ISO/IEC 27004:2009 Information technology — Security techniques ― Information security management ― Measurement
ISO/IEC 27004 concerns measurements relating to information security management: these are commonly known as ‘security metrics’ in the profession (if not in SC 27!).
Scope and purpose
The standard is intended to help organizations measure, report on and hence systematically improve the effectiveness of their Information Security Management Systems.
It “provides guidance on the development and use of measures and measurement in order to assess the effectiveness of an implemented information security management system (ISMS) and controls or groups of controls, as specified in ISO/IEC 27001. This would include policy, information security risk management, control objectives, controls, processes and procedures, and support the process of its revision, helping to determine whether any of the ISMS processes or controls need to be changed or improved.”
The use of ‘monitoring, measurement, analysis and evaluation’ in ISO/IEC 27001 is confusing and will be explained/expanded-on in 27004.
The following sections are key:
Information security measurement overview;
Measures and measurement development;
Data analysis and measurement results reporting;
Information Security Measurement Program evaluation and improvement.
Annex A suggests a template on which to describe a metric, while Annex B offers some worked examples.
The standard is quite detailed in terms of the mechanics of measurement processes. It laboriously describes how to collect “base measures”, use aggregation and mathematical calculations to generate “derived measures”, and then apply analytical techniques and decision criteria to create “indicators” used for ISMS management purposes. Unfortunately, it does not offer much guidance on which base measures, derived measures or indicators might actually be worth all this effort in terms of enabling management to manage information security.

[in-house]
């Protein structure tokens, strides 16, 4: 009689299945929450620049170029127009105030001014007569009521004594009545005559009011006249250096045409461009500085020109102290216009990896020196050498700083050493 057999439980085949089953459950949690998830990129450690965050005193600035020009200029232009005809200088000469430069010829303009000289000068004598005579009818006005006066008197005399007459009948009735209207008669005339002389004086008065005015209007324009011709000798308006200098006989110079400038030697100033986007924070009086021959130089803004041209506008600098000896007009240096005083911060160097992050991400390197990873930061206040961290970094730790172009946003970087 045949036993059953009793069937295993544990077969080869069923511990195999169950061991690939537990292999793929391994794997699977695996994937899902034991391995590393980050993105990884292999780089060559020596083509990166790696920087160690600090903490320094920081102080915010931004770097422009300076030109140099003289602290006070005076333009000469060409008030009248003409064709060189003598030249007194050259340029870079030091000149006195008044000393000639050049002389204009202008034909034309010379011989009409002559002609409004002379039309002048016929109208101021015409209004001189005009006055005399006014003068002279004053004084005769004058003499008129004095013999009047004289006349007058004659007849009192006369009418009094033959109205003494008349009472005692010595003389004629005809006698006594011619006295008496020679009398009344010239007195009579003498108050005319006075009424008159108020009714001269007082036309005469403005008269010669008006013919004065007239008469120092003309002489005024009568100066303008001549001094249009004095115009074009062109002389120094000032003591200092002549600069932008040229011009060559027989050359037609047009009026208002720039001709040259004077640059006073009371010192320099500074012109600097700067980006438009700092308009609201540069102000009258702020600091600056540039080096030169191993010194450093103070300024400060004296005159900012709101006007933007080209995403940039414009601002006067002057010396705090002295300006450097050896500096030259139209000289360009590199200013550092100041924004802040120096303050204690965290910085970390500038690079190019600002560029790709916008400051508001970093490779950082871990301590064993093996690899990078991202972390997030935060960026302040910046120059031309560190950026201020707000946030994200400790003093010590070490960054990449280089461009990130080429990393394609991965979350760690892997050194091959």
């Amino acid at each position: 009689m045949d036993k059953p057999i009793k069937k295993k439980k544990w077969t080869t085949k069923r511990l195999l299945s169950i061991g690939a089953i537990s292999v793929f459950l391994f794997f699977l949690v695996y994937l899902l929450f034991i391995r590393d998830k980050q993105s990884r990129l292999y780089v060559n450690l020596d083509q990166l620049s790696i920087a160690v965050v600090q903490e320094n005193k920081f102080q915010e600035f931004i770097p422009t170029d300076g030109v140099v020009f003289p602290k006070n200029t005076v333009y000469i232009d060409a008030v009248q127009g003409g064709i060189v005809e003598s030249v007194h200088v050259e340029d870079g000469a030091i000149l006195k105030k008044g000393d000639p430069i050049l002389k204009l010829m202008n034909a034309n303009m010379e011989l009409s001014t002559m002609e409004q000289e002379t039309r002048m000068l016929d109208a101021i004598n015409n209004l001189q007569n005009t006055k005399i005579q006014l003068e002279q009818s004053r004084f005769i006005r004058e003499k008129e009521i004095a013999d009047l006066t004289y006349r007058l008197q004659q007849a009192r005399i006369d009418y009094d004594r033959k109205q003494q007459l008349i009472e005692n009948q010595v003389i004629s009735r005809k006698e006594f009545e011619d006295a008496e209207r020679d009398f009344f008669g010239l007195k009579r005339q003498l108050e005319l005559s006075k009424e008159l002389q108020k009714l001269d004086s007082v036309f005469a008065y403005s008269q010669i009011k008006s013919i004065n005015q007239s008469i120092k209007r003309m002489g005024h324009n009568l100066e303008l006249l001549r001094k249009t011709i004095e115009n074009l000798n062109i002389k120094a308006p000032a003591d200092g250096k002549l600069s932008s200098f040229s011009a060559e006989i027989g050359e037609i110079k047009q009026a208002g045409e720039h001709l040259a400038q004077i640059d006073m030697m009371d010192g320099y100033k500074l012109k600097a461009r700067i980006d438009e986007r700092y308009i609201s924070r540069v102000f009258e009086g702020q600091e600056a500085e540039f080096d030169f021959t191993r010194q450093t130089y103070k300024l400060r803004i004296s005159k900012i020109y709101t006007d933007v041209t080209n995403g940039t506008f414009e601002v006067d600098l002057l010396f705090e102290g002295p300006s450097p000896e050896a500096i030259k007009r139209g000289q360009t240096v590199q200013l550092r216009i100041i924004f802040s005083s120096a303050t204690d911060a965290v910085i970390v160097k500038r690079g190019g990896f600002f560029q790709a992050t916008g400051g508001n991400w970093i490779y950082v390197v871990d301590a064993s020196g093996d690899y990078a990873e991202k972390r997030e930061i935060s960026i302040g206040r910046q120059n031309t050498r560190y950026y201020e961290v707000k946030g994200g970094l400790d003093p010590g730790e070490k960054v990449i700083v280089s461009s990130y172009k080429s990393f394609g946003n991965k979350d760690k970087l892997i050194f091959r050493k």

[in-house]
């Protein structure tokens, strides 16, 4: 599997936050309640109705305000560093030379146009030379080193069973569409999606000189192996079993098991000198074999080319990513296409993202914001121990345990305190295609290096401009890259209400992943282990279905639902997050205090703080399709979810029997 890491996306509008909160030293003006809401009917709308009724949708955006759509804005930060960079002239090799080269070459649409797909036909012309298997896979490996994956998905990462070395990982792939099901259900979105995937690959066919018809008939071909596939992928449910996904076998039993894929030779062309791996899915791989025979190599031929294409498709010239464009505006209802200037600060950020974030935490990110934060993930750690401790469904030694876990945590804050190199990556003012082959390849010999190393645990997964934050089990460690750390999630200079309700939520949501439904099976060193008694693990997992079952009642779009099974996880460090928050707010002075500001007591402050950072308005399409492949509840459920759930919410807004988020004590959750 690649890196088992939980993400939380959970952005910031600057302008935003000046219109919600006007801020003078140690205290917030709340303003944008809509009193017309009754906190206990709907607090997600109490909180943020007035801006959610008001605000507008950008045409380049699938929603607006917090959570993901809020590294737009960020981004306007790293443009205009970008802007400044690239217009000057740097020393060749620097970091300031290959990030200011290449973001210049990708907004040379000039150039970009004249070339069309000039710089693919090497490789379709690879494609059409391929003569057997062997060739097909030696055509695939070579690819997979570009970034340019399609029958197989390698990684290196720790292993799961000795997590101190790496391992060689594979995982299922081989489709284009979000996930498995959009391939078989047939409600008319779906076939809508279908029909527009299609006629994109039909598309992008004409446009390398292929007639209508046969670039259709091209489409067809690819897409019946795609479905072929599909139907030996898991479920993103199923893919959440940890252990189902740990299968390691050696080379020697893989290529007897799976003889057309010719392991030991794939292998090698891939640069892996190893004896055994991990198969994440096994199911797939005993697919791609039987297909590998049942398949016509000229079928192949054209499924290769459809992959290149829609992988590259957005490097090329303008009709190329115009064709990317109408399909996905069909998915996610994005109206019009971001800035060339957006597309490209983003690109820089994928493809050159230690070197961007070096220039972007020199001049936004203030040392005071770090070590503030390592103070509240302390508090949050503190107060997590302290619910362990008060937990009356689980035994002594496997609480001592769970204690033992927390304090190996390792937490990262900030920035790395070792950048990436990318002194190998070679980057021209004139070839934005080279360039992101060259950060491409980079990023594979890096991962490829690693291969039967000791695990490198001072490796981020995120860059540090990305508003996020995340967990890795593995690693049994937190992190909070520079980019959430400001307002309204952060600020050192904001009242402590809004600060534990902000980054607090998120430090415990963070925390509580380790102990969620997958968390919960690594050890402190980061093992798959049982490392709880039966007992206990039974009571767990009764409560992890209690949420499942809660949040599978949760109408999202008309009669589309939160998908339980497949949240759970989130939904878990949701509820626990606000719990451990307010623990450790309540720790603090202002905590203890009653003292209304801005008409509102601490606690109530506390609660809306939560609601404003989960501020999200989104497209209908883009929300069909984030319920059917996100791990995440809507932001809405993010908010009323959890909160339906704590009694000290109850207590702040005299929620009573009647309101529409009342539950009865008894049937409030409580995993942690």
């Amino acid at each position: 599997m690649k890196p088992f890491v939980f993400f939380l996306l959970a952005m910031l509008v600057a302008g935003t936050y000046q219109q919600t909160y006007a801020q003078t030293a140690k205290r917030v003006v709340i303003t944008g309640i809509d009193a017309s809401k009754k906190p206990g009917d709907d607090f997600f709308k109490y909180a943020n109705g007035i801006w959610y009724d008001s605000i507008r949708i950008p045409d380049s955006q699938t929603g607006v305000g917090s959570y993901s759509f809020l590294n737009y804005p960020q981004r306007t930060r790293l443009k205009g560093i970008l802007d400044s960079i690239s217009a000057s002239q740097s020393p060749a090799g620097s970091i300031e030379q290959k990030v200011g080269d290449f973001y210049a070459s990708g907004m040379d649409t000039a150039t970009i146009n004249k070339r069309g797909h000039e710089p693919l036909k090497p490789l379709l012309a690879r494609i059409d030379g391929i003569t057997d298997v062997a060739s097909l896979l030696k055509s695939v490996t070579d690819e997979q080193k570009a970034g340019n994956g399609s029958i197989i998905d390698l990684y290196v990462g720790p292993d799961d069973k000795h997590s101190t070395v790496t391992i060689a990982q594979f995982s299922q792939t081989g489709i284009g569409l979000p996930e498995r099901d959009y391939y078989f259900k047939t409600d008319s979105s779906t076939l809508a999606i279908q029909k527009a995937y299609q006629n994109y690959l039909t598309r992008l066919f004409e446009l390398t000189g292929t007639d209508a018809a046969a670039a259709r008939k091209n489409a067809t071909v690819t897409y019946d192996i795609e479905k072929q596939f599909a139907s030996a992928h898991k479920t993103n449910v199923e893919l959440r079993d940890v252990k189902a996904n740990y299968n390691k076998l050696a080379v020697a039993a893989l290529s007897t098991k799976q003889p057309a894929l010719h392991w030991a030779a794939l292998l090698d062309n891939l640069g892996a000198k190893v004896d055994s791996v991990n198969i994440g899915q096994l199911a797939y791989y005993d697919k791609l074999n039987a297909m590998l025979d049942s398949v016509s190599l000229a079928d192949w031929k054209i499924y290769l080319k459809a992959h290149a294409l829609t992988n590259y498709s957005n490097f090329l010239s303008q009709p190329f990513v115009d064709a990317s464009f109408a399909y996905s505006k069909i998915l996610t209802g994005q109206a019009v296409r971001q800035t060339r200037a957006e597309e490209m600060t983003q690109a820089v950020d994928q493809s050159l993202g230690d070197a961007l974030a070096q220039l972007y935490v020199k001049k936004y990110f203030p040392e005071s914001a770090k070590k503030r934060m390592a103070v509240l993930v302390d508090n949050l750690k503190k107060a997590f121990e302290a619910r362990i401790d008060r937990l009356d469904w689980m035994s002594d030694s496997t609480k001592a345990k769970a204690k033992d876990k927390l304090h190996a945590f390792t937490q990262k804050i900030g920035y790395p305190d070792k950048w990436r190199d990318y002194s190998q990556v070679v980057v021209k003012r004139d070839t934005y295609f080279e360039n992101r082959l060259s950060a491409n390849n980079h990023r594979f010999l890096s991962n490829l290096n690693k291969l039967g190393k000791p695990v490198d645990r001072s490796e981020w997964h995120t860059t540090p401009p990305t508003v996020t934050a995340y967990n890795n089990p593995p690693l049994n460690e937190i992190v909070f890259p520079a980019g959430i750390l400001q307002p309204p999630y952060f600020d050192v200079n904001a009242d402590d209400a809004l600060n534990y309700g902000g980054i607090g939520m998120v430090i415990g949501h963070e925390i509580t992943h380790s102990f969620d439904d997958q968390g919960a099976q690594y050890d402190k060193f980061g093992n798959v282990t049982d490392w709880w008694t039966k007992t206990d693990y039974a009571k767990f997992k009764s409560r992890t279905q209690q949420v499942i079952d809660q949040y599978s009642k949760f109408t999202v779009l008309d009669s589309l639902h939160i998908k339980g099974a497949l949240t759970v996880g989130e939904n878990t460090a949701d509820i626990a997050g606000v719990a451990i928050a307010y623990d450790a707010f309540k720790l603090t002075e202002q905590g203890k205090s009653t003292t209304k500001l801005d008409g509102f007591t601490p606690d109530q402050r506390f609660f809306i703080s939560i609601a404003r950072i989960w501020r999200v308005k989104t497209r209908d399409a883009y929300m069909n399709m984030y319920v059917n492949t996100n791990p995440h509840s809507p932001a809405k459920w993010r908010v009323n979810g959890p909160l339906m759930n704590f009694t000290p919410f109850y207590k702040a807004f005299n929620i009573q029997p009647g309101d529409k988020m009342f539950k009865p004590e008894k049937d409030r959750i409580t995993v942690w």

Status of the standard
Although ISO/IEC JTC1/SC 27 recognizes that metrics are an essential tool for managing an ISMS, the project that initially developed the standard had long and troubled history. Hundreds of pages of comments from the national bodies were received even at the late FCD stage, few of which were resolved prior to publication: since guidance on security metrics was sorely needed, the standard was deemed ‘good enough’ to publish rather than delaying it still further.
The standard was first published in 2009.
ISO/IEC 27004 is currently being revised. A new title has been proposed (“Information security management systems — Monitoring, measurement, analysis and evaluation”). The revised version will be limited solely to supporting clause 9.1 of ISO/IEC 27001 i.e. management metrics principally, rather than measures of the security controls etc.
The revised standard is at DIS stage and is looking much better than the first edition. It will hopefully be published during 2016.
An ISMS is literally worse than useless without suitable metrics (thus it is appropriate for 27001 to list 27004 as a normative or essential standard) but information security metrics are of value in all organizations regardless of whether or not they have an ISO27k ISMS in place. I understand why the revised ISO27k standard will be aligned specifically to ISO/IEC 27001 clause 9.1: this narrow scope and tight focus increases the chances of the standard being completed and published in a reasonable timeframe (a problem that plagued the original version). However, I believe that leaves a gap for a broad-scope information security metrics standard ... or indeed an entire book.
I’m delighted to report that the revised standard is much more sensibly worded than the first edition, making it useful for practitioners. Furthermore, approaches such as requiring the business managers and risk owners to define their measurement requirements, and concepts such as a ‘measurement programme’ (which might be termed a ‘measurement system’, except that the abbreviation of Information Security Measurement System is already spoken for!), are definitely steps in the right direction, in my opinion.
The example metrics are not very helpful though e.g. example B.10.2 “Percentage of personnel who received annual information security awareness training” is a very poor measure of security awareness. It simply measures attendance rather than, say, proactive participation, engagement, learning, knowledge transfer, effectiveness, quality of awareness/training sessions or whatever. Worse still, the example implies that ‘annual security awareness training’ is an acceptable approach (it is definitely not good practice) and conflates awareness with training.